Sunday the 23rd of November marked the end of the 13th edition of the Coups de Théâtre Festival of youth oriented theater. While I couldn’t make it to every production, I thought I could share my impressions of the ones I did see. Overall, I really enjoyed these productions and I’ve most certainly been challenged on my beliefs around what is meant to be funny for a child and how to explore difficult themes in an age and developmentally appropriate manner. Audiences were filled with grown ups, and as I have seen, we have just as much to gain from these productions as the younger audiences.
A Mano (6+):
I think this will go down as my overall favourite, and it happened to be the first I saw. This short piece marked the North American debut of this production by El Patio Teatro of Spain. With no words and using only their hands and modeling clay figures, Julián Sáenz-López and Izaskun Fernández created a magical world with an unbelievably sweet and sympathetic main character that you can’t help but root for. They set the scene in this imaginary world where the clay figure lives inside the shop window of a second hand store and hopes to be taken home. He makes friends with another item in the shop window and we experience their dream-like play together. The music of Edith Piaf accompanies the action and lends itself perfectly to the emotional tone of the piece. I felt immersed and delighted by this creative story of friendship, love and loss. What I took away from A Mano was also the universality of the feelings they expressed in the storytelling, crossing lines of language and without using words, they made us laugh with the silliness, imagine possibilities and feel the sadness at the loss of a friend.
Dans Ma Maison de Papier, J’ai des Poèmes sur le Feu (7+):
This was a moving piece both visually and in the themes explored. The main tag line is: “Every child is inside of an old person…they just don’t know it yet”. Initially, I thought that this might be a mistranslation, but no, it says exactly that in French, too. Philippe Dorin, of France, wrote this piece and it was put on by a local company Les Deux Mondes.
This story is set in an imaginary house inside the mind of the main character who “wakes” to suddenly find herself old. As an older woman, she negotiates with a mysterious gentleman, who has come to take her in death, to be able to search for the little girl inside her to return a pair of red shoes. With the symbolism, themes of aging, life, death, and the poetry of the language of this piece, I’m not sure it wouldn’t go over the heads of the youngest audiences. The set, costumes and casting were entirely perfect and it sure was lovely!
Out of New-Brunswick, Marc-André Charron and Mathieu Chouinard, co-created and star in Bouffe, as brother Chefs Mortadel and Basil. Before the show begins, they clown around with the audience and each other. The story even seems completely light hearted as they recount how they will prepare a meal with the pièce de résistance dessert, the “Tarte à Pomme à l’Ancienne de Papa”. Audience members are included in the feast as they are served real food, there’s slapstick, and well timed jokes, everyone is laughing. As the story progresses, we’re shown flashbacks to the boys’ childhood, which give us a glimpse into some of their quirks and their misguided (?) adoration for their Papa. Meant to explore themes of hunger, abundance, famine, food sources, it did. Where my glowing review was lost, and my feelings shifted was in the fact that I didn’t think the ten year olds in the audience needed to be privy to flashes that included verbal and physical abuse, shaming and a scene involving a comic-ish murder. For something that started out so clownish and lighthearted, I didn’t feel prepared for quite so violent a denouement.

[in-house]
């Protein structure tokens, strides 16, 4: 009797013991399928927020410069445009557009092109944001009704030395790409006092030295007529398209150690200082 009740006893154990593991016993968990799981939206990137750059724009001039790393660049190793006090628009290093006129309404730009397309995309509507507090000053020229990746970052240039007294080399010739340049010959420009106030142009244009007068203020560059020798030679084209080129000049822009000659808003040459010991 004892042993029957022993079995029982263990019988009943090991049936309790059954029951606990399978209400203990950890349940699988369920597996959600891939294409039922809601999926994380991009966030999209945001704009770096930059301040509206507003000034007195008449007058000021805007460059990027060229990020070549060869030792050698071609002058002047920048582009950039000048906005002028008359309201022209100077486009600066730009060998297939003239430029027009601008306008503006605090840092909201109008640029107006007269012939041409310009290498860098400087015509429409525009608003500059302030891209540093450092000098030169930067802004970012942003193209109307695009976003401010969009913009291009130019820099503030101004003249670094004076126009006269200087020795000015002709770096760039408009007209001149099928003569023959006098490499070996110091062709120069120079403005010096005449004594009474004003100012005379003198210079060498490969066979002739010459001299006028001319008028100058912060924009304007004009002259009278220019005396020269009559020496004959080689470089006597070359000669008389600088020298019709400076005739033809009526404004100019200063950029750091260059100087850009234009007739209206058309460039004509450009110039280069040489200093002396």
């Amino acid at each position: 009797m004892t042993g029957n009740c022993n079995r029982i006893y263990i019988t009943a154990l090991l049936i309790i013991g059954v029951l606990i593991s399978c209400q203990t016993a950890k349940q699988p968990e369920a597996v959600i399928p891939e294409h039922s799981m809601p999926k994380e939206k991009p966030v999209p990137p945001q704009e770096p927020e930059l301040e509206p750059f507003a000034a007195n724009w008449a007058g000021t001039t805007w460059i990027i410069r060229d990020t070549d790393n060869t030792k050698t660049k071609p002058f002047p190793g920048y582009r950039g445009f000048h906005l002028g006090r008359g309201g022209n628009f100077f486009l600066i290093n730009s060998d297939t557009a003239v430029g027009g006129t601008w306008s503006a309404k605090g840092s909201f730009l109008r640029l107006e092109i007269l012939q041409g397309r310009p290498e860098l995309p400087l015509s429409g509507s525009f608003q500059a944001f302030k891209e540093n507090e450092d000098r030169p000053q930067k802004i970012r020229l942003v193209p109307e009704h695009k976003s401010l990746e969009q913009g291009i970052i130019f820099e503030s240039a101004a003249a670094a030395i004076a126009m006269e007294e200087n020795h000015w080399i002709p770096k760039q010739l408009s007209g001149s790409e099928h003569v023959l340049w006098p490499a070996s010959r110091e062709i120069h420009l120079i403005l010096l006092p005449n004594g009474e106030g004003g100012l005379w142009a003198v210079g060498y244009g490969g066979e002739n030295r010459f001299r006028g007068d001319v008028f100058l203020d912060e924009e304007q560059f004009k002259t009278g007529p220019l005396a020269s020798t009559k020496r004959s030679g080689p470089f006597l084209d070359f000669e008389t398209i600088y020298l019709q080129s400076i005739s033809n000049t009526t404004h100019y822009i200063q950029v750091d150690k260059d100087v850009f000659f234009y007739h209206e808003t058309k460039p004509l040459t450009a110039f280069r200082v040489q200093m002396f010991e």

This was a very interesting piece that worked well in a small space, it made the stories of the five characters seems that much more personal. L’Eau du Bain (Quebec) brought us Impatience, which featured five actors (three teenagers and two adults) on stage with sound proof earphones each playing different music that represents their teenage self. They remove the phones to speak to the audience, we’re told short bits about themselves, some true, some fictionalized. The youth share their fears and hopes for the future and the adults talk about where they are, how they felt as youth and shared some regrets. Mixed with music, atmospheric sounds and lights, I felt immersed for the duration of the show. I laughed, I reflected, I saw myself in their words. In this, a generation learning to communicate in 140 characters or less, Impatience made me appreciate how much story can be told in just a few sentences at a time.
Futur Intérieur (12+):
Three space adventurers, all named Robert, are aboard a ship in the future and enact stories of their adventures in a time when the artificial intelligence has acquired the ability to feel and an alien virus has caused them to speak poetically. This story starts out quite light, too. I particularly enjoyed the scenes inspired by Cpt. Chris Hadfield’s tech and communication filled journey to outer space, including a rendition of Space Oddity (Ground Control to Major Bob…), as well as taking live questions from children on Earth. It was a delightfully low tech set and props, but this made it that much more enjoyable to really imagine yourself there with them. The Roberts are funny, dramatic and great storytellers. You can still catch this show by Théâtre de la Pire Espèce.
Futur Intérieur plays Théâtre Aux Écuries (7285 rue Chabot) until December 13th. Tickets HERE.